Part way through reading, I made a note – “it’s exciting to consider Tolkien in new ways (possibly not just me this time?)”, meaning I think there are fresh ideas here even for a more well-read Tolkien enthusiast than I. That Tolkien constructed his mythology to stand in for the mythology England ‘lost’ is part of the reason his work is so fascinating to me. It’s fiction, yes, but the historical roots make it so much more real.  This is an aspect of Tolkien’s work I really enjoy and I liked reading more about this connection between the mythology and English history. There is always so much to read about Tolkien’s mythology, I have trouble focusing on one topic, but this is an area I would love to delve into further one day. Of course, it might be helpful if I acquaint myself a bit further with English history… (that 6 credit course on the history of the English language can only get me so far).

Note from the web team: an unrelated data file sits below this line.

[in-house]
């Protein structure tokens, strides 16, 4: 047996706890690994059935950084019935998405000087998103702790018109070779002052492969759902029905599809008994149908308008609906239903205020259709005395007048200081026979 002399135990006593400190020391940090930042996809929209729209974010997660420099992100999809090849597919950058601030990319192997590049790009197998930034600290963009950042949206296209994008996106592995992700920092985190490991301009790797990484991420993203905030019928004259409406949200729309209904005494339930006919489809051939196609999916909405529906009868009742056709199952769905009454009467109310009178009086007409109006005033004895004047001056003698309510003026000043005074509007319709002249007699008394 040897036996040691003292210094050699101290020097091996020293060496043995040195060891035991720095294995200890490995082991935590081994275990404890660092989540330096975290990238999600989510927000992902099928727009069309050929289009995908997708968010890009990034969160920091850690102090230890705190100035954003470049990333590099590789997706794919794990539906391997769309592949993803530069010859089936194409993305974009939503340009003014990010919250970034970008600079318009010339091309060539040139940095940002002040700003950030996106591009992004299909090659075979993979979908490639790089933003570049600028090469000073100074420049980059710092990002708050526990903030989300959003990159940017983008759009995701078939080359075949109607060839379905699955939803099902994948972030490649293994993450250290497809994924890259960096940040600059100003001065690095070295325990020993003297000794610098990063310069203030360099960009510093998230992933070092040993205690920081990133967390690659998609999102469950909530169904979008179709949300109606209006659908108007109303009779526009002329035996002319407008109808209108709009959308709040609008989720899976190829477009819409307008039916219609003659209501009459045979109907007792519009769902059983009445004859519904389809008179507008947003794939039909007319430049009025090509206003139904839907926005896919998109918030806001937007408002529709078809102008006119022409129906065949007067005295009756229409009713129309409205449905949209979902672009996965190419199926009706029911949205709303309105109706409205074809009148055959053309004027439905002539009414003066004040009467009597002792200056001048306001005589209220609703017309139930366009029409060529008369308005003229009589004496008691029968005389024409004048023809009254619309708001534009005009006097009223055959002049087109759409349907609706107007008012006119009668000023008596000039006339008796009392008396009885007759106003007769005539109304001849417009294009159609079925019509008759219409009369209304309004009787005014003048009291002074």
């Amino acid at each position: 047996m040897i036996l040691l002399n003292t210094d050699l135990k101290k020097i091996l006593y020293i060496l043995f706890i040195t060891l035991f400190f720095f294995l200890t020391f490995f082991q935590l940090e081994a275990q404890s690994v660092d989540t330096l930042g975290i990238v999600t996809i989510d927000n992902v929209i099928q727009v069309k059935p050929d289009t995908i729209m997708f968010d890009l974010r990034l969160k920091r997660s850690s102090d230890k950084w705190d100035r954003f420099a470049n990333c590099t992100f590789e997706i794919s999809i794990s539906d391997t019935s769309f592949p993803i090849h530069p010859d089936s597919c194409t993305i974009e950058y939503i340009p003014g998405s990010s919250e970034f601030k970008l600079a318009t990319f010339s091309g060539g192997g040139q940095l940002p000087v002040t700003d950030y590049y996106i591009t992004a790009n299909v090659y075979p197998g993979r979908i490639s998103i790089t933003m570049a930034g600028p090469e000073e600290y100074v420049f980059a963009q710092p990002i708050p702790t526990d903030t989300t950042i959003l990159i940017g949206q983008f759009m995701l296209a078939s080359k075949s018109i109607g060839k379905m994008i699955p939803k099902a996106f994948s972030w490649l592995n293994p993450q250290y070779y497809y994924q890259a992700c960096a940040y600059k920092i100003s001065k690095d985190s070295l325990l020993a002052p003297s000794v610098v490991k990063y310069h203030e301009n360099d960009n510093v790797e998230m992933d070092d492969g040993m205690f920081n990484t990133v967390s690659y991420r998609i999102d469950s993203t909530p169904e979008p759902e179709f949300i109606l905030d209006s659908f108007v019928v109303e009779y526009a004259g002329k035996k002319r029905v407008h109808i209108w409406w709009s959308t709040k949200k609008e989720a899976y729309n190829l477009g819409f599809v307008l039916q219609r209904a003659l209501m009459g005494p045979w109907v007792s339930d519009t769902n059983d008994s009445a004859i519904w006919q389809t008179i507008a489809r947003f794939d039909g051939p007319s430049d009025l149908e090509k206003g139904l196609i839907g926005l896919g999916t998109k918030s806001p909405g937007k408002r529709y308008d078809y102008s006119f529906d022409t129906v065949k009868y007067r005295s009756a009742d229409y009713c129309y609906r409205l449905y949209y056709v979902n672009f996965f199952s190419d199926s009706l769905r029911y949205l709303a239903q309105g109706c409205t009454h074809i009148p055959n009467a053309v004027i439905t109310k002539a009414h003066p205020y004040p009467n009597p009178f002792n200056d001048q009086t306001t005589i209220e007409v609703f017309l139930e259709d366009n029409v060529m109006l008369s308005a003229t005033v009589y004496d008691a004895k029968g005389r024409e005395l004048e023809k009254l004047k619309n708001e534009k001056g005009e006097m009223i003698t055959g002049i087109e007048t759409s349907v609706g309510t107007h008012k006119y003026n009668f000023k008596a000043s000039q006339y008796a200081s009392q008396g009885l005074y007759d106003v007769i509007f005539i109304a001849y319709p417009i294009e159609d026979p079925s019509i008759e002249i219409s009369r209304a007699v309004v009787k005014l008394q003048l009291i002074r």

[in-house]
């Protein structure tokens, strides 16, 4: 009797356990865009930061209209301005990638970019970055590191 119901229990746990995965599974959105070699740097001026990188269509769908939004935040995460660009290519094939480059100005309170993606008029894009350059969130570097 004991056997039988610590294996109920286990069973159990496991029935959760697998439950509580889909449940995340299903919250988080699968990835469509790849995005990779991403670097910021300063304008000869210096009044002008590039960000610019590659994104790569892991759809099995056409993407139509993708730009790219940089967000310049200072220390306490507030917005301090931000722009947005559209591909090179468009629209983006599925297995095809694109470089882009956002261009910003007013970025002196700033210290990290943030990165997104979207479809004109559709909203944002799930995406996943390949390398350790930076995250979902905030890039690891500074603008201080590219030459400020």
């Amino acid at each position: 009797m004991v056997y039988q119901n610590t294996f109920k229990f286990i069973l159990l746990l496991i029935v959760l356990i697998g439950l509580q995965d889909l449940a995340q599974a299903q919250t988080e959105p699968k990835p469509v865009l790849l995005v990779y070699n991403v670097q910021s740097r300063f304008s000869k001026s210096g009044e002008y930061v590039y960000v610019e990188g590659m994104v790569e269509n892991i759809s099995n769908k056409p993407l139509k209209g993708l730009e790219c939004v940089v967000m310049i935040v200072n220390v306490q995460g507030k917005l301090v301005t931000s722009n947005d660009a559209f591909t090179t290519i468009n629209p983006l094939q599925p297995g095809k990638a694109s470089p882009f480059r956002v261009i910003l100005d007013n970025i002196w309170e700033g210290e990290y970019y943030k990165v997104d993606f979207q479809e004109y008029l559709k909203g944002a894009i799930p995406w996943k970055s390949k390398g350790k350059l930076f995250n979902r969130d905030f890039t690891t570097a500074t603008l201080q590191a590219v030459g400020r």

The Bottom Line: For those unfamiliar with Chadwick, this essay may take some work to get through. I would like to read a bit more from Chadwick and then return to this essay. But, if you’re interested in how Tolkien’s mythology relates to English history, definitely give it a read.

Further Reading: 

Quick Review: I Am Malala and Life After Life

These two books are about living, about life, about living your life to make a change.

  • I Am Malala by Malala Yousafzai
    • Rating: ★★★ [ratings guide]
    • Gives a lot of background and historical context to Malala’s father and her fight for the right to education.
    • I suppose somewhere in the cynical side of the world, people accuse Malala’s father of using her as a prop and they would dismiss this book as furthering her role of mouthpiece? But, I think if you read this you’ll realize she’s just a girl who wants to go to school. There’s nothing terrible about that.